The opinion of the court was delivered by: DEBEVOISE
Defendant and counterclaimant Weeks Petroleum Limited, seeks to enjoin preliminarily plaintiff, Asarco, Incorporated, a New Jersey corporation, and its directors from issuing Asarco Series C Preferred Stock declared as a dividend to common stockholders on April 7, 1985.
The pleadings and the procedural history of this case are described in my bench opinion of April 22, 1985. On April 29 a hearing was held on Weeks' application for an order preliminarily enjoining issuance of the Preferred Stock. After the hearing I reserved decision until May 1 at 3:30, and temporarily restrained the issuance of the Preferred Stock until then.
This opinion constitutes my findings of fact and conclusions of law.
Item 4 of Weeks' Schedule 13D stated that the "purpose of the acquisition . . . is for investment as part of the general investment portfolio" of Weeks and that Weeks "does not presently intend to seek to acquire control" of Asarco. Eight days after the initial Schedule 13D filing, another member of the Holmes A Court group, Bell Resources Limited, filed a Notification and Report Form under the Hart-Scott-Rodino Antitrust Improvement Act of 1976 seeking approval for the purchase of up to 49.9 percent of Asarco's common stock stating that it was seeking to purchase at least 25 percent of Asarco's outstanding shares. A week later, on March 14, Weeks amended its Schedule 13D to state that it "intends to acquire additional [Asarco] shares" and that "such purchases could be made with a view toward acquiring control of [Asarco]." On April 7, 1985, the waiting period under the Hart-Scott-Rodino Antitrust Improvement Act of 1976 expired, permitting further purchases of Asarco's common stock by Weeks and other Holmes A Court entities.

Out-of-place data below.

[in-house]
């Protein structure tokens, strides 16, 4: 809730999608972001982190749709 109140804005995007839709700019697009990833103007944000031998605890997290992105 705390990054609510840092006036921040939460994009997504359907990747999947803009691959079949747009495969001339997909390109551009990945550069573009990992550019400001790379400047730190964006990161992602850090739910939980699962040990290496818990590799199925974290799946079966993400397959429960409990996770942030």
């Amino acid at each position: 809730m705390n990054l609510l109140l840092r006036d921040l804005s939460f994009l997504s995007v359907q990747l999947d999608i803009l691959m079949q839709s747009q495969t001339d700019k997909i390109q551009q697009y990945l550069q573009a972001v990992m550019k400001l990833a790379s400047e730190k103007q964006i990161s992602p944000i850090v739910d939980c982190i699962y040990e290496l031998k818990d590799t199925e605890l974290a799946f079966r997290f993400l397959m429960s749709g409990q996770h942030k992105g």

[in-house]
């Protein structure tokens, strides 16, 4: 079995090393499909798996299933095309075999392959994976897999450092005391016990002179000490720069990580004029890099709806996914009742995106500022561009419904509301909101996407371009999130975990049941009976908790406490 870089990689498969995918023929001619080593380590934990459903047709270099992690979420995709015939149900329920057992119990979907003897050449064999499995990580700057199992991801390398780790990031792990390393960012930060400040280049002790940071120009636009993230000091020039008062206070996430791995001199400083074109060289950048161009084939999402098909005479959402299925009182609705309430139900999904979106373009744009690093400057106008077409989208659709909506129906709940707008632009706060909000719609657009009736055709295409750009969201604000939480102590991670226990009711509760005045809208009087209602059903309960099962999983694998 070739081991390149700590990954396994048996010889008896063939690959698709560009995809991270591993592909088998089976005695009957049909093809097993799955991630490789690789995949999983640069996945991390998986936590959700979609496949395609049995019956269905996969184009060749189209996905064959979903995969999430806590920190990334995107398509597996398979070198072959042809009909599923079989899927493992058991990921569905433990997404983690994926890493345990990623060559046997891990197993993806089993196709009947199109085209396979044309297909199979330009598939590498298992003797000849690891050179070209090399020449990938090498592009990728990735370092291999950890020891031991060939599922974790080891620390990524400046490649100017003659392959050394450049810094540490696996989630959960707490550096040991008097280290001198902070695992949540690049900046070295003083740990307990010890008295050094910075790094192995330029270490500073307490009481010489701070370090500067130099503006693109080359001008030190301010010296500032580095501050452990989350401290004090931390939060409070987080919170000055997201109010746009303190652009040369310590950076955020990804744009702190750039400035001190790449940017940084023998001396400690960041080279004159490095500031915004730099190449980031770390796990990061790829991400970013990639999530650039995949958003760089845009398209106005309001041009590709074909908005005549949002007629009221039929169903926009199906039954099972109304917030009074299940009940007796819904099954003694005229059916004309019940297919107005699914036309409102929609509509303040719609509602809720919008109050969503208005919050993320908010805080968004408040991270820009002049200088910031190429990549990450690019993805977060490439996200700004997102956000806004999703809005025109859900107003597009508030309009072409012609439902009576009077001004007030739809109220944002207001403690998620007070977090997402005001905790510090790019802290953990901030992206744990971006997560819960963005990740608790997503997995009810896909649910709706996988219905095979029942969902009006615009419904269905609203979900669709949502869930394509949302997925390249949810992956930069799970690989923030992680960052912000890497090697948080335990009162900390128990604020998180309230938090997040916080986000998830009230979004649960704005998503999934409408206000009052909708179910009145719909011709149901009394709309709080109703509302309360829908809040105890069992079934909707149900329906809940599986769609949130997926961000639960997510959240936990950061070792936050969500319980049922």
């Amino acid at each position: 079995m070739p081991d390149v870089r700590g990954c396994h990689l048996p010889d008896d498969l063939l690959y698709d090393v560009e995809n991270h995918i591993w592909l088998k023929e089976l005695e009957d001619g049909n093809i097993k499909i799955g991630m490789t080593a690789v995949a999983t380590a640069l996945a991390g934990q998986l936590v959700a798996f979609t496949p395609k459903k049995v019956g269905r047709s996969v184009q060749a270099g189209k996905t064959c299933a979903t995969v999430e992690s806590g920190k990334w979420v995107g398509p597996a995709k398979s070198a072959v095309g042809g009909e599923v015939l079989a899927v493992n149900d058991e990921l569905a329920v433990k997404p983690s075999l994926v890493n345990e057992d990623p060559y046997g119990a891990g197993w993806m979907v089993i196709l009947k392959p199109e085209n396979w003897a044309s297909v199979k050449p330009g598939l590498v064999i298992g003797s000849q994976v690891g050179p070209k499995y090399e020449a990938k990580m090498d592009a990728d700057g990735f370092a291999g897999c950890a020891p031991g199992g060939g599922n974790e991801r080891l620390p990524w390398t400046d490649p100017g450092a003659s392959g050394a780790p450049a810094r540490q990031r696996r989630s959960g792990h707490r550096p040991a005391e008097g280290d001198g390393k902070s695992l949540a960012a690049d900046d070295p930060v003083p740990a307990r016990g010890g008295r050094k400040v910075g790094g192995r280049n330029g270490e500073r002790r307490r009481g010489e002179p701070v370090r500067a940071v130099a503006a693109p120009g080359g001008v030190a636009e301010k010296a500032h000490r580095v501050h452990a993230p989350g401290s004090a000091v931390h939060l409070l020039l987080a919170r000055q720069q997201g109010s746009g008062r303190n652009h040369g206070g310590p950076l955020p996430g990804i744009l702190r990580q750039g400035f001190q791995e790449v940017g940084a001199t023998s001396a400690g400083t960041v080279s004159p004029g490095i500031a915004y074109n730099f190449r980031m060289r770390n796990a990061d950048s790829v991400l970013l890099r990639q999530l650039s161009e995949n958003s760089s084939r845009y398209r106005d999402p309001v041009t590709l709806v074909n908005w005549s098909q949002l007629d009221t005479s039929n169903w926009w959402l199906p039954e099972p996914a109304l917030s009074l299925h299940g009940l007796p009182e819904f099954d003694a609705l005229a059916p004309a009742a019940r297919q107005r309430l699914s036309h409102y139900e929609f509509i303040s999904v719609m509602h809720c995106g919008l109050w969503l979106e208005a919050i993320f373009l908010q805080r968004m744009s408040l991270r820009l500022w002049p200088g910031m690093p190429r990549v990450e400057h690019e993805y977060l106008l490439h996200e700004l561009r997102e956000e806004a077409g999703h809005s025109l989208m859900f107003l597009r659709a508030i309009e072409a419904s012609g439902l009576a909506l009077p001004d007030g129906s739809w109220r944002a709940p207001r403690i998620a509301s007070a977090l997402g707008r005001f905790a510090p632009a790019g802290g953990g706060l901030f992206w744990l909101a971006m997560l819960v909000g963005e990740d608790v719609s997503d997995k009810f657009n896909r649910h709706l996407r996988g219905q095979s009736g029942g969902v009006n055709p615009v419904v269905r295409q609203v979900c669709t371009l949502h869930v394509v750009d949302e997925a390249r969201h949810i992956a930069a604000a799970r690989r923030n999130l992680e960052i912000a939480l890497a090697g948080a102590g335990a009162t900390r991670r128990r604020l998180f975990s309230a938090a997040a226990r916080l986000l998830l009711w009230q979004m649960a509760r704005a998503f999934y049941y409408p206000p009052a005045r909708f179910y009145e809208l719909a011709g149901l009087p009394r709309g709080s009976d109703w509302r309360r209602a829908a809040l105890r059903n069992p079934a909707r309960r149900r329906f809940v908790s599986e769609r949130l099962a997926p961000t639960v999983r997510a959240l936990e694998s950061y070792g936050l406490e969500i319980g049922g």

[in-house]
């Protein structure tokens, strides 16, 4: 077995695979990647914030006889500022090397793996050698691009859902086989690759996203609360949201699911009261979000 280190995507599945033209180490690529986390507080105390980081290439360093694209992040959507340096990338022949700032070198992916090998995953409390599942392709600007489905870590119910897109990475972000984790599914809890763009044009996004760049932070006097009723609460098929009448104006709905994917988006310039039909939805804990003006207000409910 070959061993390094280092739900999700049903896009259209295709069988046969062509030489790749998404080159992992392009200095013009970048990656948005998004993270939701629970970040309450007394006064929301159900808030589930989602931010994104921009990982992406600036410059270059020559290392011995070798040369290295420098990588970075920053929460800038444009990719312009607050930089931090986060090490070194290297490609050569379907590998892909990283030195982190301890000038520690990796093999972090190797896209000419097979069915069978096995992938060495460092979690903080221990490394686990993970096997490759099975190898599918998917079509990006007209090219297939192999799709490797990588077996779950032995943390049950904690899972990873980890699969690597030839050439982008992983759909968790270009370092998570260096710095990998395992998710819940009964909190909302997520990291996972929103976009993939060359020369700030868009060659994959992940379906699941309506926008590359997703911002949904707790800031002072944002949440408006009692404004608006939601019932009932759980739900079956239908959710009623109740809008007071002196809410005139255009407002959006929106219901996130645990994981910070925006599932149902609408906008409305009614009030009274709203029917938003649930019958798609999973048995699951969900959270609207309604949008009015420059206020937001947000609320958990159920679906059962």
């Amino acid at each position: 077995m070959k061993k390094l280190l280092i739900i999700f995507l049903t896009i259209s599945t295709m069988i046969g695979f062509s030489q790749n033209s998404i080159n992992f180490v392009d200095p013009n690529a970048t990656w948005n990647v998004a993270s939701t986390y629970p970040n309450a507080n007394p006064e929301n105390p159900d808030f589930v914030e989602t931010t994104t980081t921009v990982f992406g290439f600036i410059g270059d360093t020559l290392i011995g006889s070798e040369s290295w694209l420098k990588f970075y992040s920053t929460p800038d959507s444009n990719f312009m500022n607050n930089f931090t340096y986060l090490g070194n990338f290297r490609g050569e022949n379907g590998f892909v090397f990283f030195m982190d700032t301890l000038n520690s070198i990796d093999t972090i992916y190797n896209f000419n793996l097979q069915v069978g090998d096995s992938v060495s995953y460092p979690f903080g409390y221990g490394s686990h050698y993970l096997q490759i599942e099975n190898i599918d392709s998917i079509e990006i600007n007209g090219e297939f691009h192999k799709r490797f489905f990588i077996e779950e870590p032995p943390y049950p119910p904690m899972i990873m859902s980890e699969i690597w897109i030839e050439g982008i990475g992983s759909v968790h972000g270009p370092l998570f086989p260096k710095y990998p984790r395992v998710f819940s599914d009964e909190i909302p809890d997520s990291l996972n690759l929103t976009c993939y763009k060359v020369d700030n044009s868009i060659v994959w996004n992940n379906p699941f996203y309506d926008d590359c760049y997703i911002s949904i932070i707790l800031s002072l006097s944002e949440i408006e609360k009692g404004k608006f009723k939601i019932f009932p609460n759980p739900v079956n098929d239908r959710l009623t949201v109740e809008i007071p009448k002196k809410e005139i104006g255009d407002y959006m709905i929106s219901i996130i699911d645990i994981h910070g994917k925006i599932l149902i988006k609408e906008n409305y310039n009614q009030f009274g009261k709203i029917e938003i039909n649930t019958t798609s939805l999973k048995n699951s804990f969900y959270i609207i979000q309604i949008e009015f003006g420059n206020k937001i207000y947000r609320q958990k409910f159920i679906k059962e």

Asarco has a 12 member board of directors. Three are members of Asarco management and nine are outside directors, each of whom is actively serving as an officer and/or director of one or more major business corporations. It was the Board's perception that, as characterized in Asarco's brief, "Holmes A Court is no stranger to takeover tactics, unfair to target company shareholders, having engaged in a number of 'creeping' acquisitions, 'greenmail' or low value bust up techniques on target companies to achieve a profit for himself at the expense of the target company and its remaining shareholders. By his own admission, Holmes A Court has been involved in an estimated 25 to 30 takeover attempts in recent years." Asarco brief at 7. The Board concluded that Holmes A Court was not a passive investor, that if his prior transactions are any guide, his plans for Asarco would probably not include an offer to all of Asarco shareholders, and that instead he would use his stock position to gain access to the Asarco assets for less than their fair value. The Board therefore further concluded that Holmes A Court represented a threat to the interest of Asarco stockholders and that steps should be taken to repel the threat.
On April 3rd, 1985, Asarco released a proxy statement asking its stockholders to adopt various proposed anti-takeover measures which would create a staggered Board, increase the authorized number of shares of common stock, prohibit stockholder action by written consent and require special approval for certain transactions or for a special meeting of stockholders.
At its March 14th meeting, the Board considered a possible Preferred Stock dividend as a means of preventing a Holmes A Court takeover. On Easter Sunday evening, April 7, the Board convened and further considered the issuance of a Preferred Stock having designated preferences and voting rights. The following day the Holmes A Court interests would again be free to acquire Asarco stock, the Hart-Scott-Rodino Antitrust Improvements Act waiting period having just expired. Faced with that situation, the Board unanimously approved the issuance of the Series C Preferred Stock. The purpose for issuing this stock, as Asarco's Chairman candidly testified, was to prevent Holmes A Court or anyone like him from acquiring a controlling position in Asarco.